MetroNet responds after contractors hit gas lines in Zionsville neighborhood

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ZIONSVILLE, Ind. (WTHR) — MetroNet Fiber is now responding after contractors hit gas lines in a Zionsville neighborhood.

MetroNet released a statement to Eyewitness News about the gas line ruptures this week:

"Recently, while installing state-of-the-art fiber optic cable to residents and businesses in Zionsville, our contractor encountered an unmarked underground gas line. Work was immediately stopped, and our safety procedures were followed including calls to 911, 811, the local gas utility and MetroNet. In yesterday’s incident, no injuries were reported and there was no damage to or impact to private property."

Neighbors said the digging in Colony Woods is getting dangerous.

"Mistakes are made, errors are made," said Bonnie Madley. She lives with in earshot of one of the cut lines, close enough to hear gas rushing from the open pipe.

That is why state regulators are launching an investigation.

Eyewitness News learned that broken, leaking gas lines are alarmingly common. State records show contractors are cutting up gas lines thousands of times every year.

Damaged gas lines and the fires they start, state regulators say are the leading cause of deaths in injuries in the gas utility industry.

According to the Indiana Utility Regulatory commission 2,867 gas pipe lines were damaged in 2017. That is about 8 every day.

"But not those numbers. Those numbers are extreme," said Madley. "That's shocking. That is concerning."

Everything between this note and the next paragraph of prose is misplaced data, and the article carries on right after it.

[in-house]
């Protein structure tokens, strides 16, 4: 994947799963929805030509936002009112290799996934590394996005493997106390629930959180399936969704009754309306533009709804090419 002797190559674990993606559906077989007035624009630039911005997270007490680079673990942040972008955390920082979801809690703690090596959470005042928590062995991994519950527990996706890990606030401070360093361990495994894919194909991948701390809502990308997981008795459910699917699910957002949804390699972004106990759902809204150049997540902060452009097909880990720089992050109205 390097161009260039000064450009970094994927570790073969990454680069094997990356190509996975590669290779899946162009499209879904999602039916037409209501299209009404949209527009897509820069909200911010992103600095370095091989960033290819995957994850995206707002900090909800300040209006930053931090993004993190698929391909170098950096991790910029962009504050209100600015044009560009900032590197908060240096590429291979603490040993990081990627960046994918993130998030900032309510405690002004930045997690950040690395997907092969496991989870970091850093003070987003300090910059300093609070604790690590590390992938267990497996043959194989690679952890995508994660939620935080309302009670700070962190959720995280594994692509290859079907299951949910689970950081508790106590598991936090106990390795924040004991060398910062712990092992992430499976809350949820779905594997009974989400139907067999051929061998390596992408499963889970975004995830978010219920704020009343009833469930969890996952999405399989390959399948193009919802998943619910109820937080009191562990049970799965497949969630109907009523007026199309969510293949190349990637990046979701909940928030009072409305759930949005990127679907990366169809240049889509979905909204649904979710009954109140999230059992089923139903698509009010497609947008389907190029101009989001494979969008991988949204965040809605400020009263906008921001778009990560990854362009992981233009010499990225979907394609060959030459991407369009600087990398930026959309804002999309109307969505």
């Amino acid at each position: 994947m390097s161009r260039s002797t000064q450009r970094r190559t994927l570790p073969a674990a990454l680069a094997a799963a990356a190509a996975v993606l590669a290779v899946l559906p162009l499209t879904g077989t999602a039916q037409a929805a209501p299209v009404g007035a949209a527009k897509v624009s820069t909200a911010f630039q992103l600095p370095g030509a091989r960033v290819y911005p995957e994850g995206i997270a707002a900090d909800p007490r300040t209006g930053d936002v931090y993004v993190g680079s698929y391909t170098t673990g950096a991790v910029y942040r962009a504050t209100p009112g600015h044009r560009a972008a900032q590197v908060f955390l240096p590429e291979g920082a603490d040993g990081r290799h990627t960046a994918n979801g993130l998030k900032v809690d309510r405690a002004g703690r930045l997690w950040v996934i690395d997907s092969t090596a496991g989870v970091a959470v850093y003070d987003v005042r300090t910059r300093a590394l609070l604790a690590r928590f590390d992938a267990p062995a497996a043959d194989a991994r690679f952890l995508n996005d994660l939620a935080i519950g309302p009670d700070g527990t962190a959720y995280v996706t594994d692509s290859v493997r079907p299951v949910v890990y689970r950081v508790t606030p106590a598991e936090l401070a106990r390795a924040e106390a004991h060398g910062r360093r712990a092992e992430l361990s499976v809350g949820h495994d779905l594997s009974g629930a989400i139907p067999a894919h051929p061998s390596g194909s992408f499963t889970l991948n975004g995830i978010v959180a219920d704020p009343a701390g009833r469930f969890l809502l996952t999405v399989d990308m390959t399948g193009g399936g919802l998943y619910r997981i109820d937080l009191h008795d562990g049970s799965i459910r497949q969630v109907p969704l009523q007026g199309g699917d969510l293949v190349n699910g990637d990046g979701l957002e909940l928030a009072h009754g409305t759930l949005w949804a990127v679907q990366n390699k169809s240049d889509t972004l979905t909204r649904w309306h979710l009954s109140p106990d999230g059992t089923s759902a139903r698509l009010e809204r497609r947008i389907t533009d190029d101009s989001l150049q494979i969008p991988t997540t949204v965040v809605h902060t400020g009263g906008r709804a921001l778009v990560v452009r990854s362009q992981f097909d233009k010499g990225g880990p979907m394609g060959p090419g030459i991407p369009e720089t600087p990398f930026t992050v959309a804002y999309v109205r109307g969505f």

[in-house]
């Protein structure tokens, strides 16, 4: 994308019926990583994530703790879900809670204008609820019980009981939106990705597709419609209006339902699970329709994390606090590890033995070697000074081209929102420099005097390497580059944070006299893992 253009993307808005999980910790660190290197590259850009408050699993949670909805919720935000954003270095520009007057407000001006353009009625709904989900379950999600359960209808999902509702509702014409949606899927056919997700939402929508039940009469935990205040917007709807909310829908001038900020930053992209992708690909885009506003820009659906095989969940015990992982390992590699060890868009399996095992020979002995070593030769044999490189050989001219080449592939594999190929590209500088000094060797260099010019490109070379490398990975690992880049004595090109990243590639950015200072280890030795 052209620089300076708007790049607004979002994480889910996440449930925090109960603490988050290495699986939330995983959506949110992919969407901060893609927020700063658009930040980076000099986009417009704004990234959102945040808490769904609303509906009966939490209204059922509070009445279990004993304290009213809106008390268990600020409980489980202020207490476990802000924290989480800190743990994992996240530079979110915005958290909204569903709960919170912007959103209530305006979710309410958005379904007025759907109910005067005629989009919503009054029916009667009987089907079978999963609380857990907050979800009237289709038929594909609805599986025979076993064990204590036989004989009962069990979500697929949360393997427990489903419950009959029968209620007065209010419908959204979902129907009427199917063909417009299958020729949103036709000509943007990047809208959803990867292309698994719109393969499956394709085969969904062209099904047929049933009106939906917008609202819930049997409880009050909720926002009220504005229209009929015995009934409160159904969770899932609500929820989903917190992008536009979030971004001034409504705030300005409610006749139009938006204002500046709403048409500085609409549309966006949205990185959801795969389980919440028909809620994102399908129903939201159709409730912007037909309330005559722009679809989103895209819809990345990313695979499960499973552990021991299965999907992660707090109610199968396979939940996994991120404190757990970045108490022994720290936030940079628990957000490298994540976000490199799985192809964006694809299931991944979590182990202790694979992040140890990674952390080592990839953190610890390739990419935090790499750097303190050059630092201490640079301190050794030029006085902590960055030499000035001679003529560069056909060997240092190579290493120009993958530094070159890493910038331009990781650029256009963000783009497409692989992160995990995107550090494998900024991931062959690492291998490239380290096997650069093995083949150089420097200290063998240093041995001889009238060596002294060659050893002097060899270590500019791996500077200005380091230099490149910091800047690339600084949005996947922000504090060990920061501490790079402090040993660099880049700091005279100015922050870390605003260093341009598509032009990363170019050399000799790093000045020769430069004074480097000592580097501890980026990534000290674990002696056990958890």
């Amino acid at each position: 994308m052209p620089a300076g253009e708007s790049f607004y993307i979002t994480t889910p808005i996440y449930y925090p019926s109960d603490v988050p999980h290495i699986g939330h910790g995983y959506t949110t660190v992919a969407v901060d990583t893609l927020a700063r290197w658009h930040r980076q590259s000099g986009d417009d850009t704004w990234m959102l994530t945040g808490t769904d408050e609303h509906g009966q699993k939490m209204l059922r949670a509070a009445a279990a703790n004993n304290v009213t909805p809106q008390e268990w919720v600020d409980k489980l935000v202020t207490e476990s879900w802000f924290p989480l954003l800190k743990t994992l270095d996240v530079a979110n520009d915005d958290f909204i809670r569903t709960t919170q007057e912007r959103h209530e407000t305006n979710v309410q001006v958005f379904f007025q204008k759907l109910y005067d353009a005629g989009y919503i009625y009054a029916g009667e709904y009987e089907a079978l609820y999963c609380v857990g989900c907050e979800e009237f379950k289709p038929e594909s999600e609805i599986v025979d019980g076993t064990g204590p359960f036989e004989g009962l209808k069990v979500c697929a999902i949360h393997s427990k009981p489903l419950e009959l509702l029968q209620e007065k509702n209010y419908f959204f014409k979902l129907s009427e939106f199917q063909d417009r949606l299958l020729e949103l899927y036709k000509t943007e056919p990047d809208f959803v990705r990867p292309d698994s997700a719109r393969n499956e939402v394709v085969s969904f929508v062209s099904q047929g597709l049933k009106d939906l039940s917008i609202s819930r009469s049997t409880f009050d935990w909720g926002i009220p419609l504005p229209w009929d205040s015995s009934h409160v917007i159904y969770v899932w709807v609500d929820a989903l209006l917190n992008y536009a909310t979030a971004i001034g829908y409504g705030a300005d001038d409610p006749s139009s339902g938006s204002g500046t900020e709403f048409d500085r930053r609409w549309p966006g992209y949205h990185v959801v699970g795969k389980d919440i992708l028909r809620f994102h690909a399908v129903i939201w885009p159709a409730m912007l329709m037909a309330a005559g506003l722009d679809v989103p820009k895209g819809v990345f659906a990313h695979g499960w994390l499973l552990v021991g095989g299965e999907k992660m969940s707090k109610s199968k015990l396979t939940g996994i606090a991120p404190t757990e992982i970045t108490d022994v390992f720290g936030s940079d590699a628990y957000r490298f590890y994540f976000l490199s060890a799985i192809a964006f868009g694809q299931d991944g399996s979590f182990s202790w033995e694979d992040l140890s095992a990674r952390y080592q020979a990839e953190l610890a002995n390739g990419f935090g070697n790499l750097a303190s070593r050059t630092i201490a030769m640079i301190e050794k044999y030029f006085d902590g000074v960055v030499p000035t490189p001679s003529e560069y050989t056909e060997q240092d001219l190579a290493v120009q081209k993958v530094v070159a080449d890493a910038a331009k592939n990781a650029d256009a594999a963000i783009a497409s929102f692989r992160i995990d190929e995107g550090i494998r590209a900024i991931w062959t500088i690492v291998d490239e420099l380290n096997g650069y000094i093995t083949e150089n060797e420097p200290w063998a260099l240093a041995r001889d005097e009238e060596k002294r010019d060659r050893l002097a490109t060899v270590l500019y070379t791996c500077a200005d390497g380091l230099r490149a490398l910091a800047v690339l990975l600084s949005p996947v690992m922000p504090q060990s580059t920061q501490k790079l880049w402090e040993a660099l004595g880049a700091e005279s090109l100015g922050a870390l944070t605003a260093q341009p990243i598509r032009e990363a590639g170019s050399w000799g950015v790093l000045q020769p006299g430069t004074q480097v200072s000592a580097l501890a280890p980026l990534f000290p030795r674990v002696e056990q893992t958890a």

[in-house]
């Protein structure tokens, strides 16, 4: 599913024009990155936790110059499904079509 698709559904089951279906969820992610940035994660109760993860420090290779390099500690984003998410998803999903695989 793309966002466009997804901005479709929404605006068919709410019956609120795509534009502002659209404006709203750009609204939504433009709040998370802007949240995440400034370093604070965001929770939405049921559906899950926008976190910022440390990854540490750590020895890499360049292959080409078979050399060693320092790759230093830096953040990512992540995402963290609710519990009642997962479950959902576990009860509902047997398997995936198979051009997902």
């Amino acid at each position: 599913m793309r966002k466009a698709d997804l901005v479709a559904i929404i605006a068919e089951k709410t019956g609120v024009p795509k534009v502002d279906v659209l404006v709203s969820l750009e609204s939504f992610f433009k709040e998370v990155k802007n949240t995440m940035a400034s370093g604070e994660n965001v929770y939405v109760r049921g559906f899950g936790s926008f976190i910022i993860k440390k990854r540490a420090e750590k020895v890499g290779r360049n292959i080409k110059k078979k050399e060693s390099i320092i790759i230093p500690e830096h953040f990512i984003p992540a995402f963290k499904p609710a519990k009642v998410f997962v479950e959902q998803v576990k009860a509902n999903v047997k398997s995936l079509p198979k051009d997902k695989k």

In addition to the gas line hit Tuesday, one was hit the day before.

Investigations found that two out of three times contractors were at fault. Utilities were responsible a third of the time.

MetroNet also responded to that incident:

"A similar incident involving equipment malfunction also occurred Monday with no damage, no injuries, and all safety procedures being followed."

"MetroNet is committed to ensuring public safety and eliminating disruptive construction practices."

NexGen is overseeing the digging. Wendell Solomon is the president of the company and also said the Monday incident was because of equipment malfunction. As for Tuesday's gas line hit, he says Vectren's line was not marked.

"We didn't know the gas was here so we inadvertently hit it," Solomon said.

This is not the first time MetroNet's had these kinds of problems.

"This company came to Zionsville with the trust that this wasn't going to happen all over again like in Fishers," said neighbor Chad Hahn. "You wonder if they really put the priority towards safety or if they're just trying to ram this through as fast as possible to save a buck."

In 2017, state investigators came down hard on MetroNet Fiber for its role in a series of natural gas line rupture incidents in Fishers and Carmel. They blamed MetroNet and its sub-contractors in 10 of the 20 breaches.

The Indiana Utilities Regulatory Commission began looking into the ruptures following complaints from Fishers and Carmel.

Madley wants assurances that workers know what they are doing.

"I want to know that people out here are well trained and understand protocol," Madley said.

Both cities had banned MetroNet from doing any more digging after excavators struck gas lines multiple times.

Metronet was cited for using mechanized equipment within two feet of the marked gas lines and for failure to plan when using hand tools.

The IURC routinely investigates incidents like one in Zionsville. Since 2014, the commission has fined utilities and contractors almost four and a half million dollars.

However, the IURC can't punish or fine MetroNet because the excavation work was technically done by other companies.

The IURC did lay out a series of recommendation for cities to consider before allowing MetroNet to continue installation of fiber optic cable. Those recommendations include documenting that contractors are registered with the secretary of state and making sure they're trained, qualified and insured.

MetroNet promised Zionsville's town council before it started work there, that those issues wouldn't happen in Zionsville.

You can read the IURC's 2017 findings below:

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